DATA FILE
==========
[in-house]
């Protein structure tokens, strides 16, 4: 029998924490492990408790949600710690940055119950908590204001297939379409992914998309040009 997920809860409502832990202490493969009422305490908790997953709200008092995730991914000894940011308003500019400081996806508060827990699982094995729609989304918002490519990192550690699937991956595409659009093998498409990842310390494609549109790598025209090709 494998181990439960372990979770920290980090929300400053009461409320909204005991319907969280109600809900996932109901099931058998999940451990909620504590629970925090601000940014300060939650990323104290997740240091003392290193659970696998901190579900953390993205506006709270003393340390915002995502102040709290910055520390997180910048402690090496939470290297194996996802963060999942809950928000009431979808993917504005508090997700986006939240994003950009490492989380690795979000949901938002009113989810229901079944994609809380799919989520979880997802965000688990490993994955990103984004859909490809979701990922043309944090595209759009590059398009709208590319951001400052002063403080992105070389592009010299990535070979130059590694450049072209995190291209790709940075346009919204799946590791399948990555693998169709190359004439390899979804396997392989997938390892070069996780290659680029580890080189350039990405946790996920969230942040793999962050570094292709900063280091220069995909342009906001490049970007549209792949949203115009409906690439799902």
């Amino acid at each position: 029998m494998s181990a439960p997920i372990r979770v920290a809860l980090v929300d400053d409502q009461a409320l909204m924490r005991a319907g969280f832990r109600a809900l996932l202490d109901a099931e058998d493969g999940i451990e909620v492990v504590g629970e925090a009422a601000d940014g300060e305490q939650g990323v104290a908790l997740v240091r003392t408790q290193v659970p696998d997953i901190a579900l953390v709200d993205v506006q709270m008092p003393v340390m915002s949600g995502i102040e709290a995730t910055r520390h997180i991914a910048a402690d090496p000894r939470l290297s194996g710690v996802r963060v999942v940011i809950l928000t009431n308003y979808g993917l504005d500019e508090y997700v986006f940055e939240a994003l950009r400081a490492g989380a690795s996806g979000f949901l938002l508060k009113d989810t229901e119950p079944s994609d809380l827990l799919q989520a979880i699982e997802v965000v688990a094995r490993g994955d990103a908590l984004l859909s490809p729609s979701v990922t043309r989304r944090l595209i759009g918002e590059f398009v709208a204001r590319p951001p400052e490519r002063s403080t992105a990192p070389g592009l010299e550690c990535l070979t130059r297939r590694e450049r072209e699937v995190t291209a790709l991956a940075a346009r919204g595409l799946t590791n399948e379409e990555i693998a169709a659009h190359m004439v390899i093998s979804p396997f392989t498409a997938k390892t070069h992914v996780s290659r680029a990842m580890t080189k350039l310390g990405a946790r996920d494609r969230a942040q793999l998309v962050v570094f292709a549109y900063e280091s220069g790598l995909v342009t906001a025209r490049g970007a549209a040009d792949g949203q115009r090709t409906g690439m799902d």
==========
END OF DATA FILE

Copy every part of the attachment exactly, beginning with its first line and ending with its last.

[in-house]
């Protein structure tokens, strides 16, 4: 029998924490492990408790949600710690940055119950908590204001297939379409992914998309040009 997920809860409502832990202490493969009422305490908790997953709200008092995730991914000894940011308003500019400081996806508060827990699982094995729609989304918002490519990192550690699937991956595409659009093998498409990842310390494609549109790598025209090709 494998181990439960372990979770920290980090929300400053009461409320909204005991319907969280109600809900996932109901099931058998999940451990909620504590629970925090601000940014300060939650990323104290997740240091003392290193659970696998901190579900953390993205506006709270003393340390915002995502102040709290910055520390997180910048402690090496939470290297194996996802963060999942809950928000009431979808993917504005508090997700986006939240994003950009490492989380690795979000949901938002009113989810229901079944994609809380799919989520979880997802965000688990490993994955990103984004859909490809979701990922043309944090595209759009590059398009709208590319951001400052002063403080992105070389592009010299990535070979130059590694450049072209995190291209790709940075346009919204799946590791399948990555693998169709190359004439390899979804396997392989997938390892070069996780290659680029580890080189350039990405946790996920969230942040793999962050570094292709900063280091220069995909342009906001490049970007549209792949949203115009409906690439799902």
């Amino acid at each position: 029998m494998s181990a439960p997920i372990r979770v920290a809860l980090v929300d400053d409502q009461a409320l909204m924490r005991a319907g969280f832990r109600a809900l996932l202490d109901a099931e058998d493969g999940i451990e909620v492990v504590g629970e925090a009422a601000d940014g300060e305490q939650g990323v104290a908790l997740v240091r003392t408790q290193v659970p696998d997953i901190a579900l953390v709200d993205v506006q709270m008092p003393v340390m915002s949600g995502i102040e709290a995730t910055r520390h997180i991914a910048a402690d090496p000894r939470l290297s194996g710690v996802r963060v999942v940011i809950l928000t009431n308003y979808g993917l504005d500019e508090y997700v986006f940055e939240a994003l950009r400081a490492g989380a690795s996806g979000f949901l938002l508060k009113d989810t229901e119950p079944s994609d809380l827990l799919q989520a979880i699982e997802v965000v688990a094995r490993g994955d990103a908590l984004l859909s490809p729609s979701v990922t043309r989304r944090l595209i759009g918002e590059f398009v709208a204001r590319p951001p400052e490519r002063s403080t992105a990192p070389g592009l010299e550690c990535l070979t130059r297939r590694e450049r072209e699937v995190t291209a790709l991956a940075a346009r919204g595409l799946t590791n399948e379409e990555i693998a169709a659009h190359m004439v390899i093998s979804p396997f392989t498409a997938k390892t070069h992914v996780s290659r680029a990842m580890t080189k350039l310390g990405a946790r996920d494609r969230a942040q793999l998309v962050v570094f292709a549109y900063e280091s220069g790598l995909v342009t906001a025209r490049g970007a549209a040009d792949g949203q115009r090709t409906g690439m799902d």